Commuting Miracle – A Near Tragedy Ends Happily

A baby runs out into traffic and makes it without a scratch

A hundred yards ahead of me brake lights flash and cars stop as a surreal scene unfolds on this busy street at 6 pm. I don't believe what I'm seeing. A baby in diapers is running across four lanes of traffic, and I mean running. A driver honks, in desperation or fear or both, there isn't an adult on foot in sight. Impossibly the kid makes it between the cars, crosses the sidewalk and disappears from view into a strip mall parking lot.

I'm closing on the scene. Incredibly no one gets out their car. And then I see her. The woman, ashen faced but silent is running straight across the road on the same line. She's reached the median. I get the sense she's holding her breath... been holding her breath in reckless pursuit.

I look right and there he is, maybe 18-months old, but a big kid and he's about to run right back across the road. There's no time to get off my bike, I just ride at him. "Hey little boy, stop right there". He starts angling away from me, but I stay in front of him. I can't believe how fast he's moving. He stops and tries to go behind me, but she's there and in one motion sweeps him into the air and safety.

I unclip and ask if she's OK. Her eyes are glazed over. I sense she wants to disappear, there are no tears, she breathes again and almost inaudibly whispers "thank you" (though I didn't do anything) and she's already focused on getting back across the road and presumably home. I look around. There's a guy 50 yards away pumping gas, frozen in place. Further still someone stands at the crosswalk looking on. All of them too far away to do anything but watch in shocked amazement.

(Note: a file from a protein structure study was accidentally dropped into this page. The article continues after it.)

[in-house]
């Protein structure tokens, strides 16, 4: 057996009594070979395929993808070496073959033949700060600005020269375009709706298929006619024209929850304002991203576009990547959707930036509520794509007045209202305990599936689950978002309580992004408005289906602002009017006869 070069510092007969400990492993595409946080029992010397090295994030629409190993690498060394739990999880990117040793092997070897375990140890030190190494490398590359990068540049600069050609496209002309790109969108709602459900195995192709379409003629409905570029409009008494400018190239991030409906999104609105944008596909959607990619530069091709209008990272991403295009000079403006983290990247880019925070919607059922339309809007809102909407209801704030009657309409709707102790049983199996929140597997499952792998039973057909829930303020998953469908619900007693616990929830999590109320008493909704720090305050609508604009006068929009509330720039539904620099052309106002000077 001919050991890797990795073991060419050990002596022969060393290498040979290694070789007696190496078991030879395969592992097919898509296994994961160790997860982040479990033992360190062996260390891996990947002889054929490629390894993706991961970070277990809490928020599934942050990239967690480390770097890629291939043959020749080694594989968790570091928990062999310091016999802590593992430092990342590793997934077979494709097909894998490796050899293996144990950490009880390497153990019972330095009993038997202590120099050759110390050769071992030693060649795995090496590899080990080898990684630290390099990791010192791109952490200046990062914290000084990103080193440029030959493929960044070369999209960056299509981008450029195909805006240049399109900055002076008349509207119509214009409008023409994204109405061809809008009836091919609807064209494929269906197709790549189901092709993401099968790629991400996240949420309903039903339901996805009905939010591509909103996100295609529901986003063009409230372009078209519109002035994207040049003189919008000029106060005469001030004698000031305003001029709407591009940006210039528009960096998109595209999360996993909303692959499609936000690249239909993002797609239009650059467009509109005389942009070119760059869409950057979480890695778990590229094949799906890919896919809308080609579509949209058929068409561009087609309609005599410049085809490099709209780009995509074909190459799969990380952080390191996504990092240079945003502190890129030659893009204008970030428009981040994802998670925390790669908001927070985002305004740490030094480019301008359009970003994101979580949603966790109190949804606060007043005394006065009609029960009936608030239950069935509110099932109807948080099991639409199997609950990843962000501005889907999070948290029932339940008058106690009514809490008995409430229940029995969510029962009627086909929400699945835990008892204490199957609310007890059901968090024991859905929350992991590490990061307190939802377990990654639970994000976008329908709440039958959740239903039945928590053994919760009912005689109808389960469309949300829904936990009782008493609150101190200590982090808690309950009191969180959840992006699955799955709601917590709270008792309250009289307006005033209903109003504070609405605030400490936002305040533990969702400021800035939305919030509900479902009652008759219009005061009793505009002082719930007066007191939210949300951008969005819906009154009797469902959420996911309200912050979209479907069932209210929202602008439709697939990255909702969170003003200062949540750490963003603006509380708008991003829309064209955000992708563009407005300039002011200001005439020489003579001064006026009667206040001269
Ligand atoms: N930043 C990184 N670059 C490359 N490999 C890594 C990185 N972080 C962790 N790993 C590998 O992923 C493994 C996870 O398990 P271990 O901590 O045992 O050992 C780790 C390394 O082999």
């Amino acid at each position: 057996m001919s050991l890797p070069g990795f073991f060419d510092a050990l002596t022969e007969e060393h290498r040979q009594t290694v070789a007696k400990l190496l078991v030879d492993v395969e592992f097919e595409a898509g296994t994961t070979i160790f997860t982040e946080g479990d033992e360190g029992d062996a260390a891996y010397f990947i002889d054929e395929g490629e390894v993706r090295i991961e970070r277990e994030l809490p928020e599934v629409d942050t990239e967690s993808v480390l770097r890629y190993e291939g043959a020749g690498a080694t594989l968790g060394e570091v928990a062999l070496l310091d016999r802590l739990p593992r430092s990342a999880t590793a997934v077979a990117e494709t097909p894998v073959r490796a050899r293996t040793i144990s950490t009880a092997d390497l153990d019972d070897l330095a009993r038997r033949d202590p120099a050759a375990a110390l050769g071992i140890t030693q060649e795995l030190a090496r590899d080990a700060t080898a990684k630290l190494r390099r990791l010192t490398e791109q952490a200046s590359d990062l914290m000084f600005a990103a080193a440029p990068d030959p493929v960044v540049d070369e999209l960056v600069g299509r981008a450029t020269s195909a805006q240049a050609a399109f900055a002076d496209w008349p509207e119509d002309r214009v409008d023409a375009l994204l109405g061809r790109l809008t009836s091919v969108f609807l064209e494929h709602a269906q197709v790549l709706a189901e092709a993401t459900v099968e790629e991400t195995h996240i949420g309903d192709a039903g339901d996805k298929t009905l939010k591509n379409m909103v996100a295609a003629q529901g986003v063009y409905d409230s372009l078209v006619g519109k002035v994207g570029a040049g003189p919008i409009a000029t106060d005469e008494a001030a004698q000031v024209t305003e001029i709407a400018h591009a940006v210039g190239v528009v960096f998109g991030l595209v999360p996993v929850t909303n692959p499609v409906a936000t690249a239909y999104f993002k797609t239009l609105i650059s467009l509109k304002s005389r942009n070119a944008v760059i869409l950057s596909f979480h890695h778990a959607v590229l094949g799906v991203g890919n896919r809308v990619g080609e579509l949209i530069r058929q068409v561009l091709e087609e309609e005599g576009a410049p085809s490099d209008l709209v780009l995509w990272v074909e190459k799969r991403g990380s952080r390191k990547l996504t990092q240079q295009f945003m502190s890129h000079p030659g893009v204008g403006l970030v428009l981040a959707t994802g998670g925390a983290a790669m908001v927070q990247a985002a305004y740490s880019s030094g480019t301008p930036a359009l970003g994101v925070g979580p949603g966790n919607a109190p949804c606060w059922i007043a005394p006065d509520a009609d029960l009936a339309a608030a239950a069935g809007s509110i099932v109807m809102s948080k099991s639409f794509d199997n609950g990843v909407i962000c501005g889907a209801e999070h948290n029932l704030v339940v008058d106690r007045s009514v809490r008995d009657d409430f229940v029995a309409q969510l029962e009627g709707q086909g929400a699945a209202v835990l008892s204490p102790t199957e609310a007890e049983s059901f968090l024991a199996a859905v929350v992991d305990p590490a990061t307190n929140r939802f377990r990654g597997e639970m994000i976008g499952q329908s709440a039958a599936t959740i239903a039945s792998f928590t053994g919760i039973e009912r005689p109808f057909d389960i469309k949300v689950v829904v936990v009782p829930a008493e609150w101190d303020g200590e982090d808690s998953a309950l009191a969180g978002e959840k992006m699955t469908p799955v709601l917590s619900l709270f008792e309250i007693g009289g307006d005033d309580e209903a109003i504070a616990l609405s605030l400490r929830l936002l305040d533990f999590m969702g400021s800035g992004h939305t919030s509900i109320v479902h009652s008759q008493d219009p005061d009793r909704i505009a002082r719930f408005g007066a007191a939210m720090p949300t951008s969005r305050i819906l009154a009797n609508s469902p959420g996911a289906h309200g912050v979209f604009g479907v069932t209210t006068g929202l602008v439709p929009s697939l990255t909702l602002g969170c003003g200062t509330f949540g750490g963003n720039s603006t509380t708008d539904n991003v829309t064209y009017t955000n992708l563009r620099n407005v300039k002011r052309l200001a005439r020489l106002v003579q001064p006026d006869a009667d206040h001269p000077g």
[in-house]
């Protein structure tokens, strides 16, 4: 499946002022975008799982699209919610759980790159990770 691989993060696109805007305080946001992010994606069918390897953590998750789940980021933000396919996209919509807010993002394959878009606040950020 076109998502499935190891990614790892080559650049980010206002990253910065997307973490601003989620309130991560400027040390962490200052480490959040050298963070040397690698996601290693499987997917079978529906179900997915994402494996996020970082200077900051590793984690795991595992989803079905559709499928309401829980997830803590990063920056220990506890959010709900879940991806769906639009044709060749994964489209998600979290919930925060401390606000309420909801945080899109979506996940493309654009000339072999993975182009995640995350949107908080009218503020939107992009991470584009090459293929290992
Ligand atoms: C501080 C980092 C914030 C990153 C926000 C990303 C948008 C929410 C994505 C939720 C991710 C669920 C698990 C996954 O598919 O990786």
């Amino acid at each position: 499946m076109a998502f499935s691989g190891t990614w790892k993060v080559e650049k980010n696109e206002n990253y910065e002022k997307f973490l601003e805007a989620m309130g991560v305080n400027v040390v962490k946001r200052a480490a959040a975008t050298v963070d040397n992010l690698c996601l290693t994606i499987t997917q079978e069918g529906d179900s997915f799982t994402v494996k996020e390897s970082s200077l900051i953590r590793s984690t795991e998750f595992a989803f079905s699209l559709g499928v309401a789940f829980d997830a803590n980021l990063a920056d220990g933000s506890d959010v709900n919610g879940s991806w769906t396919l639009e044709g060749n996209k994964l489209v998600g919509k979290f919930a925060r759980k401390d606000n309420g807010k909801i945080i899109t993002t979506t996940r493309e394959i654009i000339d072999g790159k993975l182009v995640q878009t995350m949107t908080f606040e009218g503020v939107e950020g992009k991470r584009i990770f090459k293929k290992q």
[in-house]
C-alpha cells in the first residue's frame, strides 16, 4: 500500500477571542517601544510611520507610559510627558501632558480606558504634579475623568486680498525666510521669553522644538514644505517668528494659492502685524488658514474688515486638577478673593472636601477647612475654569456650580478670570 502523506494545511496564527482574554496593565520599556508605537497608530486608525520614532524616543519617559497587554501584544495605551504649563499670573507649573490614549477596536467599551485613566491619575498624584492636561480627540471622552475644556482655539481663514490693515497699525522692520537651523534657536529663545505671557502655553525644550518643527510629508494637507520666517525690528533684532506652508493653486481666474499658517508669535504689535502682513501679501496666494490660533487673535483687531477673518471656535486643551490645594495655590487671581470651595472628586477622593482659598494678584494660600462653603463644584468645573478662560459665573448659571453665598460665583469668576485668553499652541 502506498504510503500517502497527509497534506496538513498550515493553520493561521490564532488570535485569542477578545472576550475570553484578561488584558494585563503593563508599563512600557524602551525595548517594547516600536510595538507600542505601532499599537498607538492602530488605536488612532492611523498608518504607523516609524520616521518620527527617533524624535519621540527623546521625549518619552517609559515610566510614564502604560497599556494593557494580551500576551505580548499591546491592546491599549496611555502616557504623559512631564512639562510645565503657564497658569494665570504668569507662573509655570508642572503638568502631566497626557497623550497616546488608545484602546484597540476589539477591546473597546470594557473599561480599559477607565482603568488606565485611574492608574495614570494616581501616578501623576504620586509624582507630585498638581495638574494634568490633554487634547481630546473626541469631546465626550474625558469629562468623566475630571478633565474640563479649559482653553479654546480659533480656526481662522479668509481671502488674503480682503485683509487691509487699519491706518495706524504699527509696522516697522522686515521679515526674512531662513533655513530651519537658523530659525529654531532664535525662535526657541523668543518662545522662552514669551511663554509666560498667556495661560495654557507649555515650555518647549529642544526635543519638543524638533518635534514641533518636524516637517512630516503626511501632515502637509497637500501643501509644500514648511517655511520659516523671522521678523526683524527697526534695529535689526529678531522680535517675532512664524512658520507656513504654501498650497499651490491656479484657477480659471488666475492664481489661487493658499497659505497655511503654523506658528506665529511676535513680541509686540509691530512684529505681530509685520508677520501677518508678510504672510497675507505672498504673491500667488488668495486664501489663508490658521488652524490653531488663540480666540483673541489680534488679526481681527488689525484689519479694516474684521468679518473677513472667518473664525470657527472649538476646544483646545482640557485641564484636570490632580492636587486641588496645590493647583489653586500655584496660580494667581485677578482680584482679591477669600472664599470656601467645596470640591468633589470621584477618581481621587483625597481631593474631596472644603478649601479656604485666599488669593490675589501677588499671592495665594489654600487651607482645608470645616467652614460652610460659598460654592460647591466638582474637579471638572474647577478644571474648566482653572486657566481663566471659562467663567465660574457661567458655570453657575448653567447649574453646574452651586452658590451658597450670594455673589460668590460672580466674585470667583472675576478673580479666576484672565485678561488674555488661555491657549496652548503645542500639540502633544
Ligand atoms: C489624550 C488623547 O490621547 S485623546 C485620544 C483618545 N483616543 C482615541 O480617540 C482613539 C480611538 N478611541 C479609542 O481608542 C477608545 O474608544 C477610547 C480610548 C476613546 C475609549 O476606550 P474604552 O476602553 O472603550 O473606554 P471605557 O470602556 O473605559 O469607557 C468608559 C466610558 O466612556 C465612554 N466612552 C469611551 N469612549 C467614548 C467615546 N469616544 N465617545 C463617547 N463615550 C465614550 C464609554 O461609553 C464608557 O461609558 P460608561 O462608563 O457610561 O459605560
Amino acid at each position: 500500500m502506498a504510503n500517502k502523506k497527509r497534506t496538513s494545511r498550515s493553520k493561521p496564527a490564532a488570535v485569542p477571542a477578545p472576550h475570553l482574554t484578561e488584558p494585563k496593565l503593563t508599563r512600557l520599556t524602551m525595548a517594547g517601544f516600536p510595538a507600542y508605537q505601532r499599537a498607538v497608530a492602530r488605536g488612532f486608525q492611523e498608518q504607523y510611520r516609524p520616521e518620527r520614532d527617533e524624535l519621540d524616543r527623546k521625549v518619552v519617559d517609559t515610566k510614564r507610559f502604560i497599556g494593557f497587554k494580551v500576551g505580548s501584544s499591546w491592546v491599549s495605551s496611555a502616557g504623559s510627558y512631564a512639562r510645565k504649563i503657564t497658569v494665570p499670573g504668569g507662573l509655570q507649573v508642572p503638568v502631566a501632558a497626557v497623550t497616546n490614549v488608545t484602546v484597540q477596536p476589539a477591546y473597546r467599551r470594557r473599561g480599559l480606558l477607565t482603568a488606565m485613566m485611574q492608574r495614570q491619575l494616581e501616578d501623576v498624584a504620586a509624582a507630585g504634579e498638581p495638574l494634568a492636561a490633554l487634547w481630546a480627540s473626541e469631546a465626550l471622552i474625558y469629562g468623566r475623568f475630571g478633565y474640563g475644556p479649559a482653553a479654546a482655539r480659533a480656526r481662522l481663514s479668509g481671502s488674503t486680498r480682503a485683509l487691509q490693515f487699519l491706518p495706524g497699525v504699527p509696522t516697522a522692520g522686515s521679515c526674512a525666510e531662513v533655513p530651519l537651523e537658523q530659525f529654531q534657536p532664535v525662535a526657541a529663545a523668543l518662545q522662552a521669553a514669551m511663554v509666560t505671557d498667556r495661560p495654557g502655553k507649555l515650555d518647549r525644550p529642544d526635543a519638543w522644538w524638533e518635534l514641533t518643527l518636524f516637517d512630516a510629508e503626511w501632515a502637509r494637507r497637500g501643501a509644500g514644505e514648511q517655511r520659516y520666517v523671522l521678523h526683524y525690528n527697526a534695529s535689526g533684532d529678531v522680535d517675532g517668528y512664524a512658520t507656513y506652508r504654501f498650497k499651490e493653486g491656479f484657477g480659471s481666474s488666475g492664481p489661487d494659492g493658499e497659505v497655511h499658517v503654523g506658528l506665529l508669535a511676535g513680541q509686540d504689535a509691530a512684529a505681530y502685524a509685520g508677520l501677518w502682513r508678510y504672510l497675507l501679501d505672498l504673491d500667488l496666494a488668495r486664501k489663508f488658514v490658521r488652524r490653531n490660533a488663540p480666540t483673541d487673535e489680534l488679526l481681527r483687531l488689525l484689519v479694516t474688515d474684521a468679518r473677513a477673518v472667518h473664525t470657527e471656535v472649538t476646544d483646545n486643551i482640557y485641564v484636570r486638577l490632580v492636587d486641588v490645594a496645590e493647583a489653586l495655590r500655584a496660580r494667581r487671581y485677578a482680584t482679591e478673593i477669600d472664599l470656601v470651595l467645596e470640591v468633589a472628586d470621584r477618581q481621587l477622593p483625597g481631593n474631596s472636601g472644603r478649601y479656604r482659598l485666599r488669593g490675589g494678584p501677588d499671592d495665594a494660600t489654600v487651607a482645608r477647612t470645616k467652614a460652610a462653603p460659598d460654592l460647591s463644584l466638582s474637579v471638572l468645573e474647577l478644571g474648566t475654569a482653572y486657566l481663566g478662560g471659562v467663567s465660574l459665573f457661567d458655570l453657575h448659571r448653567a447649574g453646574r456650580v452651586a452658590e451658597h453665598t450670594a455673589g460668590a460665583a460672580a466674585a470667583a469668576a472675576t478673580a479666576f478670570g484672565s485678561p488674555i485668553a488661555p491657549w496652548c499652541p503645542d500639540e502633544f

I slowly turn away riding around another vehicle that's stopped mid exit from the strip mall. I cut through the gas station passing the car where the guy in now moving away to pay or call his wife to ask if the kids are OK. There's no director but someone has yelled "Action" The film speeds up and I'm moving faster, grinning and shaking my head at the miraculous physics that just played out.

One very lucky little boy, and a mother who may not let go of him ever again.

Postscript: I still can't believe this happened today. If I keep riding all the way to my grave, I'll never see anything stranger than this.

On a much lighter note but related to the laws of physics... check out Danny MacAskill defying gravity on a trials bike. He probably frightens him mother to death too.

22 Responses to Commuting Miracle – A Near Tragedy Ends Happily

  1. Matthew says:

    Something quite similar happened to me a few years ago. I was riding up to the Post Office, and I saw-impossibly-a child(!) running through traffic. There was a ground level apartment across the street with its door wide open, presumably where the child “escaped”. A woman driver pulled over and scooped the boy up. He couldn’t have be over 2 years-old. Lucky little man.

  2. Stan says:

    Cycling and interesting or strange occurrences seem to go together. Just last night I was riding in Cambridge MA when a Red Tailed Hawk swooped down about 50 yards in front of me looked around for a couple of seconds and then took off with a rodent in its talons. The bird looked enormous and with a couple of wing beats it flew up and perched on a telephone pole. I watched it until It took off and disappeared over an apartment block.

    On another subject I’m glad that you’re giving us steel riding tourers and ranndoneurs some appreciation. I don’t have a single carbon part on any of my bikes, not because I’m anti-carbon, but because at 195 lbs and riding at a pace that seldom gets above 20mph I just don’t think I can do it justice.

  3. chr15 says:

    He scares his mother? He scares me!
    Do you think I could do any of that on my ‘cross bike :)

    As for the little boy. Good job you were passing! Fate? I don’t know. But nice job. A very lucky fella.

    • An exotic cross bike with deep carbon rims… I’d pay to see that. I wonder how many times Danny has injured himself. I love the couple of scenes where passersby appear in his wake looking to see if he’s still alive. The bridge jump was priceless for that.